Montezuma Castle is near the top of a Verde Valley cliff and is one of the best preserved cliff dwellings in North America. The area was briefly abandoned due to volcanic ash from the Sunset Crater Volcano. It is likely that the sediment from that aided in agricultural endeavors when the Sinagua arrived. During the interim, the Sinagua lived on the hills nearby and sustained themselves on agriculture dependent on rain. After 1125, the Sinagua resettled in the Verde Valley and used irrigation systems left by the Hohokam. The monument itself encloses 826 acres and lies at the intersection of the Colorado Plateau and Basin and Range physiographic provinces. The latest estimated date of Sinagua occupation for any site is for Montezuma Castle National Monument around 1425 AD. The population is thought to have peaked around 1300 AD. The reasons for abandonment of their habitation sites are not yet known, but warfare, drought, and clashes with the newly-arrived Yavapai people have been suggested. The five-story stone and mortar dwellings contain 20 rooms and once housed about 50 people. A natural overhang shades the rooms and shelters them from rain. Another part of the cliff wall bears the marks of an even larger dwelling, which has not survived. Due to heavy looting, very few original artifacts remain. The discovery of Castle A in 1933 revealed many Sinagua artifacts and greatly increased our understanding of their way of life.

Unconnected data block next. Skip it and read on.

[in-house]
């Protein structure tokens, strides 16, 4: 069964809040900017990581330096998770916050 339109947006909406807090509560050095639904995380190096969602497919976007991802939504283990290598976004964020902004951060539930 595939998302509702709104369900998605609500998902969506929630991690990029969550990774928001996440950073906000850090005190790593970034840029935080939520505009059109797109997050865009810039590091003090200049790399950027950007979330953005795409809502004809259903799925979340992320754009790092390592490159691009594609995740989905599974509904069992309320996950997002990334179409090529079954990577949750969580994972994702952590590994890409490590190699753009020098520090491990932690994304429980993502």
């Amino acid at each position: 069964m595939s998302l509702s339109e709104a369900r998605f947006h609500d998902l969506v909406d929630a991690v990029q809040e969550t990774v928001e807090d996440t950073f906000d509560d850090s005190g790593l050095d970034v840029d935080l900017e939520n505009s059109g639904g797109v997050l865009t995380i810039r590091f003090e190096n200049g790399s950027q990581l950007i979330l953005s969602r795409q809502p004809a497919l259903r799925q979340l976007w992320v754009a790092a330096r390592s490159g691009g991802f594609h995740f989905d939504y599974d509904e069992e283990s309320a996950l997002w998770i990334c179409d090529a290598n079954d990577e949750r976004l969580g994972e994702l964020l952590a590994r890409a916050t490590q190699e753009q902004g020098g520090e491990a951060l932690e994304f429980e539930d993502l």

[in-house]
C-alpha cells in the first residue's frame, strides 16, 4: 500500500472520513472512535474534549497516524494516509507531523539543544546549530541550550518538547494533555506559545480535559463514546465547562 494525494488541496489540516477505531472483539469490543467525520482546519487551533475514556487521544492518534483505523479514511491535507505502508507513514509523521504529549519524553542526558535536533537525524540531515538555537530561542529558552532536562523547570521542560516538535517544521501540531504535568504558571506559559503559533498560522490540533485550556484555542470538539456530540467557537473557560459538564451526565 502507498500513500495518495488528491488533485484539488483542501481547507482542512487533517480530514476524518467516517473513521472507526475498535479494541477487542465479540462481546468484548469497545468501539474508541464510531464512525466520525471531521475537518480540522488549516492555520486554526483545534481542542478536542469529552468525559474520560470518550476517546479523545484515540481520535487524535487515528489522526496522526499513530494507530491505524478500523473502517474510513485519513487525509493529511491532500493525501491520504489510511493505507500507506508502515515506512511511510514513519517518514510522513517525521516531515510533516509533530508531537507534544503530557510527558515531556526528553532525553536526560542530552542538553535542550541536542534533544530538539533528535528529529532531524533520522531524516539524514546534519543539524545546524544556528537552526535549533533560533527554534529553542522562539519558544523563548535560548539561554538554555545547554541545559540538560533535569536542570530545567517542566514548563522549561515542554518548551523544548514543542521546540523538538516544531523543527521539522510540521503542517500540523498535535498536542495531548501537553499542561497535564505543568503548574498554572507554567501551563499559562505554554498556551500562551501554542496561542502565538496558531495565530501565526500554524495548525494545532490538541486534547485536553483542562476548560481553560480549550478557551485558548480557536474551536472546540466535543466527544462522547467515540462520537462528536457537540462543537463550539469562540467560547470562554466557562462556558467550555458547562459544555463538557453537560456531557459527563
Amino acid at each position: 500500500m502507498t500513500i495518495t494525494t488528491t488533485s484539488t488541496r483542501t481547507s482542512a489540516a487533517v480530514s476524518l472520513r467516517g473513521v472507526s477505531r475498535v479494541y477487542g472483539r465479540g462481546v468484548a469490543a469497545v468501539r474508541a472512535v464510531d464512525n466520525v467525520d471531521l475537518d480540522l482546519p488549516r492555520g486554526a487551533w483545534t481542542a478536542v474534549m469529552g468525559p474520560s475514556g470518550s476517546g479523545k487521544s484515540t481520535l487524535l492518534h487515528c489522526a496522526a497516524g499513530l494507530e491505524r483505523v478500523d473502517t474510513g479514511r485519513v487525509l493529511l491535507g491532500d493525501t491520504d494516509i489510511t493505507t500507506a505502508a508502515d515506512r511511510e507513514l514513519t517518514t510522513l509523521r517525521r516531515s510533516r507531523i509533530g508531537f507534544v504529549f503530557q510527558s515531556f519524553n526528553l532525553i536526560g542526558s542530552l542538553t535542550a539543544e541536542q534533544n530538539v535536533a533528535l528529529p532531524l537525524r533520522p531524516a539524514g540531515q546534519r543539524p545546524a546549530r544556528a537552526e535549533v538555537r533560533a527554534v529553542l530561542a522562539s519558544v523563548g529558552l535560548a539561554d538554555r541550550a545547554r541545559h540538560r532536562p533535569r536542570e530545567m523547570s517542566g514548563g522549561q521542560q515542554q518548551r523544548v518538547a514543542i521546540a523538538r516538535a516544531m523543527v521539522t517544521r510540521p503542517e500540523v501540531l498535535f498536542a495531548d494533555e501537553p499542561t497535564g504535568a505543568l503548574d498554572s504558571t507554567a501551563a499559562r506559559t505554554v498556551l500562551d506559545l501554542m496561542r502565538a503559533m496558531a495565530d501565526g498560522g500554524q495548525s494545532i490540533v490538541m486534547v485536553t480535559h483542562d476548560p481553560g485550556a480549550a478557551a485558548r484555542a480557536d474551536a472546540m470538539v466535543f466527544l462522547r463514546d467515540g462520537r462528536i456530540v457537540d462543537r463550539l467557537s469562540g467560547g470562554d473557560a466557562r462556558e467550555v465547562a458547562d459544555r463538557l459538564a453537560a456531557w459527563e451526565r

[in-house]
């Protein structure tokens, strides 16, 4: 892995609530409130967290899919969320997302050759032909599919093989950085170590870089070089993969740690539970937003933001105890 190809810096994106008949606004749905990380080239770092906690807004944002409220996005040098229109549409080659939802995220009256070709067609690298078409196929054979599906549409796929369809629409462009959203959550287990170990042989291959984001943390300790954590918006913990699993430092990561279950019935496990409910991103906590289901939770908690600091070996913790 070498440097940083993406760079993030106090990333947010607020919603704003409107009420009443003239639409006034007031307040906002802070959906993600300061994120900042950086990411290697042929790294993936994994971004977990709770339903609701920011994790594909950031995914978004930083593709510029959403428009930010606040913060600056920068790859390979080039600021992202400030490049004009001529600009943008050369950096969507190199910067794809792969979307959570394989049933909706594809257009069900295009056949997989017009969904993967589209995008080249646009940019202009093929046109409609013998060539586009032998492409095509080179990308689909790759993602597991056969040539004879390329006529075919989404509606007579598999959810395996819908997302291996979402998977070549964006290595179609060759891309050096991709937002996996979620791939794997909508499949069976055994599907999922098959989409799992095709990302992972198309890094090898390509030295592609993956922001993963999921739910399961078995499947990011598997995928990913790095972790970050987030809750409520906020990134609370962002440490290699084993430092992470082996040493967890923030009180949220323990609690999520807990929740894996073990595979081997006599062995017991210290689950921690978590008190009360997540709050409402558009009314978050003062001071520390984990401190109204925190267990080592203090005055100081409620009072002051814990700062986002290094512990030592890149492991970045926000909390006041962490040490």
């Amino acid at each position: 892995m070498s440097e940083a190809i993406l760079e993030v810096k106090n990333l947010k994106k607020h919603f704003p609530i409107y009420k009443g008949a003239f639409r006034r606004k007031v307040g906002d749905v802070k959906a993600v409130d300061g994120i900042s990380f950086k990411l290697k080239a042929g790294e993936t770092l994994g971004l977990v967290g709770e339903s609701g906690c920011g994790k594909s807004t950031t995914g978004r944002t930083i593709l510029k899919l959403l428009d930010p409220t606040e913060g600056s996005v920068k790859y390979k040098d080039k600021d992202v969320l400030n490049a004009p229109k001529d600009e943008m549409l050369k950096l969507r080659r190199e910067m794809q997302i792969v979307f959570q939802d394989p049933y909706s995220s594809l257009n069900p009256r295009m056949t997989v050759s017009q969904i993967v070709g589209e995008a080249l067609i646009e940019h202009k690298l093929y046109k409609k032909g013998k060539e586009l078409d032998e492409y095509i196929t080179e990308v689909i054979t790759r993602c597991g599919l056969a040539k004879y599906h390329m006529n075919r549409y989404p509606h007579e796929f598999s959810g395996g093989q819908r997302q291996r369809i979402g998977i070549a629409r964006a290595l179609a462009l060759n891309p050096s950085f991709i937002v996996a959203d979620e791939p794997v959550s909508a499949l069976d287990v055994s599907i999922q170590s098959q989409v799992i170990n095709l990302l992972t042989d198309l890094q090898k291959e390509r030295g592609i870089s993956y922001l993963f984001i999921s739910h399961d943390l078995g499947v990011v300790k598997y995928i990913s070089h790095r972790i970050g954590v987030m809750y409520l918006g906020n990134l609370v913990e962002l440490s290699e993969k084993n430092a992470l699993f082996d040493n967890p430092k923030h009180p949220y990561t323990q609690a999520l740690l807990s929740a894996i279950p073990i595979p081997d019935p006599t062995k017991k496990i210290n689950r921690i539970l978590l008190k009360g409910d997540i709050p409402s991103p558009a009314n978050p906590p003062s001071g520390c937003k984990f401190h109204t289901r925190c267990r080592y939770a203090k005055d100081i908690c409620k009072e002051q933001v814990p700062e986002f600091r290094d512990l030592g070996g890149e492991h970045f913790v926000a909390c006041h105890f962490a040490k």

The castle was carved into the limestone of a high cliff. This shows
that the Sinaqua were very daring builders. It took ladders to climb
Montezuma Castle which made it incredibly difficult for enemy tribes to
penetrate the natural defense of the vertical barrier.
Montezuma Well, a detached unit of Montezuma Castle National Monument, is a natural limestone sinkhole near Rimrock, Arizona
through which some 1,400,000 US gallons of water flow
each day through two underground springs. It is located 11 miles
northeast of Montezuma Castle. The well measures in at 368 feet
across and 55 feet deep. The water is highly carbonated and
contains high levels of arsenic. At least five endemic species live (only) in the Well: a diatom, a springtail, a water scorpion, the amphipod (Hyalella montezuma), and the leech (Erpodbella montezuma) — the most endemic species in any spring in the Southwestern United States. It is also home to the Montezuma Well springsnail.
Montezuma Well's outflow has been used for irrigation since the 8th century. Part of a prehistoric canal is preserved at the picnic ground, and portions of the original Sinagua canal are still in use today.
The existence of the well was almost unknown to Anglo Americans before the publishing of Handbook to America
by Richard J. Hinton in 1878. In 1968, Montezuma Well was the subject
of the first ever underwater archaeological survey to take place in a
National Park, led by archaeologist George R Fischer.
The Yavapai people believe they emerged into this world through the well, and as such, it is a very sacred place to them.
In recent years Illinois Pondweed (Potamogeton illinoensis) has invaded the well. Weekly maintenance is required to keep water from the well flowing.